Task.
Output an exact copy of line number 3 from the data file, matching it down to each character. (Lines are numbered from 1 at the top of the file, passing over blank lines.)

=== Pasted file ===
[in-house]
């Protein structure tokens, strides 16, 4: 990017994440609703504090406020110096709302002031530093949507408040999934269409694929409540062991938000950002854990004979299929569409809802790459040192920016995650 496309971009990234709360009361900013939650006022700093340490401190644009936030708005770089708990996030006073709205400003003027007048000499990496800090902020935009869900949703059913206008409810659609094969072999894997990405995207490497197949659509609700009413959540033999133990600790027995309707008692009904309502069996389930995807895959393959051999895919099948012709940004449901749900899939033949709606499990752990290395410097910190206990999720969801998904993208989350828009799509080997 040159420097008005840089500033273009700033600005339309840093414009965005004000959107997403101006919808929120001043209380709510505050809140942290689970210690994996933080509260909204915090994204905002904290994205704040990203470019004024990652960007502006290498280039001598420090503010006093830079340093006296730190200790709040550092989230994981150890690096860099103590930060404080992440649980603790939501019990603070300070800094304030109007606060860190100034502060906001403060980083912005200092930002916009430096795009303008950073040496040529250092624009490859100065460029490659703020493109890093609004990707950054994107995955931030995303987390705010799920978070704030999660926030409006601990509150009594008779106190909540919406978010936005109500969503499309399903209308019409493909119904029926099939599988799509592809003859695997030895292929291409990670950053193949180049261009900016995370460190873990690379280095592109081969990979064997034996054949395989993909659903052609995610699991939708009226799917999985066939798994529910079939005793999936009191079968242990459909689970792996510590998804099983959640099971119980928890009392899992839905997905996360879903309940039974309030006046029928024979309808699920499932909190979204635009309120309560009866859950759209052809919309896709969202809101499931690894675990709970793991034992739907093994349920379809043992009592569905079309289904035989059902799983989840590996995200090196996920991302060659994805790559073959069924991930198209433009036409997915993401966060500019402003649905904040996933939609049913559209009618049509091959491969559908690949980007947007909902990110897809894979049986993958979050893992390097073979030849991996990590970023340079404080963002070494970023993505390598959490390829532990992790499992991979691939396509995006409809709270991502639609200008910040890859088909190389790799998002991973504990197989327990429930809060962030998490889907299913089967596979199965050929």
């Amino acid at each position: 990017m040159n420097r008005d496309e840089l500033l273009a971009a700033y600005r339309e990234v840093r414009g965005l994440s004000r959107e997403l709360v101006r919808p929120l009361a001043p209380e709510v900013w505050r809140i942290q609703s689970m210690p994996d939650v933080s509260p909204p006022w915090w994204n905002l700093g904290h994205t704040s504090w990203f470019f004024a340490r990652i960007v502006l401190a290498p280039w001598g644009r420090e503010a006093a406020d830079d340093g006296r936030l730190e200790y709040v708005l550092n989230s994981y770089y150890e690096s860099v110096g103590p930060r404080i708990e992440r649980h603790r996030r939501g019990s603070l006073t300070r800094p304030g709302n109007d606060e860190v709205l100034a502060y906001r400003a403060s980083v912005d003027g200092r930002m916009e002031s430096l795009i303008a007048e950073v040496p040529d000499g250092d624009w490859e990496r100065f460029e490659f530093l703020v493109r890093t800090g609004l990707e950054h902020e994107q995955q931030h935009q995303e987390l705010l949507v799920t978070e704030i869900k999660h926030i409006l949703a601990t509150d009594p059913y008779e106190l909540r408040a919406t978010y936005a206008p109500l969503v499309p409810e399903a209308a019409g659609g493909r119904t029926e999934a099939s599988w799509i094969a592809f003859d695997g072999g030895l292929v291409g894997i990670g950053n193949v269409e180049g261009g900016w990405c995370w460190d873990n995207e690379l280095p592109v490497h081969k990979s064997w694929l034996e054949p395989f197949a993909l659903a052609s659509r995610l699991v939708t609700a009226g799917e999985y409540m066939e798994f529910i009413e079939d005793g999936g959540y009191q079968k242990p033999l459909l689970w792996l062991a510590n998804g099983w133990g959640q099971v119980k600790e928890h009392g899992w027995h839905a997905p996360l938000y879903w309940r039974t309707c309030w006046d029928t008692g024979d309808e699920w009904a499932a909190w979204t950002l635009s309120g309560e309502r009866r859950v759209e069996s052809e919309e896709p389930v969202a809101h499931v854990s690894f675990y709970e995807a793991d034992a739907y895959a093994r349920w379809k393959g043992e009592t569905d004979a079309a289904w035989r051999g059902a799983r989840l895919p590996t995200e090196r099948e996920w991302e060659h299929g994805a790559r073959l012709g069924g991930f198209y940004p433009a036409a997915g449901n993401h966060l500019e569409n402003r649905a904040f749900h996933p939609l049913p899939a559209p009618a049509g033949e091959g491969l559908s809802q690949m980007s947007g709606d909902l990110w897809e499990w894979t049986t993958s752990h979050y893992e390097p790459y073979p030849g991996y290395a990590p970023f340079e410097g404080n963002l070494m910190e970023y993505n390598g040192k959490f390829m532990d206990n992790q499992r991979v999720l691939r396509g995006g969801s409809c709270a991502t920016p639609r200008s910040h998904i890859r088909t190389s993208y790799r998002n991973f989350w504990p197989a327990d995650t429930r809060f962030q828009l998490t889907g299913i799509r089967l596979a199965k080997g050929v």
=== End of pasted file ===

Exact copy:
């Amino acid at each position: 990017m040159n420097r008005d496309e840089l500033l273009a971009a700033y600005r339309e990234v840093r414009g965005l994440s004000r959107e997403l709360v101006r919808p929120l009361a001043p209380e709510v900013w505050r809140i942290q609703s689970m210690p994996d939650v933080s509260p909204p006022w915090w994204n905002l700093g904290h994205t704040s504090w990203f470019f004024a340490r990652i960007v502006l401190a290498p280039w001598g644009r420090e503010a006093a406020d830079d340093g006296r936030l730190e200790y709040v708005l550092n989230s994981y770089y150890e690096s860099v110096g103590p930060r404080i708990e992440r649980h603790r996030r939501g019990s603070l006073t300070r800094p304030g709302n109007d606060e860190v709205l100034a502060y906001r400003a403060s980083v912005d003027g200092r930002m916009e002031s430096l795009i303008a007048e950073v040496p040529d000499g250092d624009w490859e990496r100065f460029e490659f530093l703020v493109r890093t800090g609004l990707e950054h902020e994107q995955q931030h935009q995303e987390l705010l949507v799920t978070e704030i869900k999660h926030i409006l949703a601990t509150d009594p059913y008779e106190l909540r408040a919406t978010y936005a206008p109500l969503v499309p409810e399903a209308a019409g659609g493909r119904t029926e999934a099939s599988w799509i094969a592809f003859d695997g072999g030895l292929v291409g894997i990670g950053n193949v269409e180049g261009g900016w990405c995370w460190d873990n995207e690379l280095p592109v490497h081969k990979s064997w694929l034996e054949p395989f197949a993909l659903a052609s659509r995610l699991v939708t609700a009226g799917e999985y409540m066939e798994f529910i009413e079939d005793g999936g959540y009191q079968k242990p033999l459909l689970w792996l062991a510590n998804g099983w133990g959640q099971v119980k600790e928890h009392g899992w027995h839905a997905p996360l938000y879903w309940r039974t309707c309030w006046d029928t008692g024979d309808e699920w009904a499932a909190w979204t950002l635009s309120g309560e309502r009866r859950v759209e069996s052809e919309e896709p389930v969202a809101h499931v854990s690894f675990y709970e995807a793991d034992a739907y895959a093994r349920w379809k393959g043992e009592t569905d004979a079309a289904w035989r051999g059902a799983r989840l895919p590996t995200e090196r099948e996920w991302e060659h299929g994805a790559r073959l012709g069924g991930f198209y940004p433009a036409a997915g449901n993401h966060l500019e569409n402003r649905a904040f749900h996933p939609l049913p899939a559209p009618a049509g033949e091959g491969l559908s809802q690949m980007s947007g709606d909902l990110w897809e499990w894979t049986t993958s752990h979050y893992e390097p790459y073979p030849g991996y290395a990590p970023f340079e410097g404080n963002l070494m910190e970023y993505n390598g040192k959490f390829m532990d206990n992790q499992r991979v999720l691939r396509g995006g969801s409809c709270a991502t920016p639609r200008s910040h998904i890859r088909t190389s993208y790799r998002n991973f989350w504990p197989a327990d995650t429930r809060f962030q828009l998490t889907g299913i799509r089967l596979a199965k080997g050929v």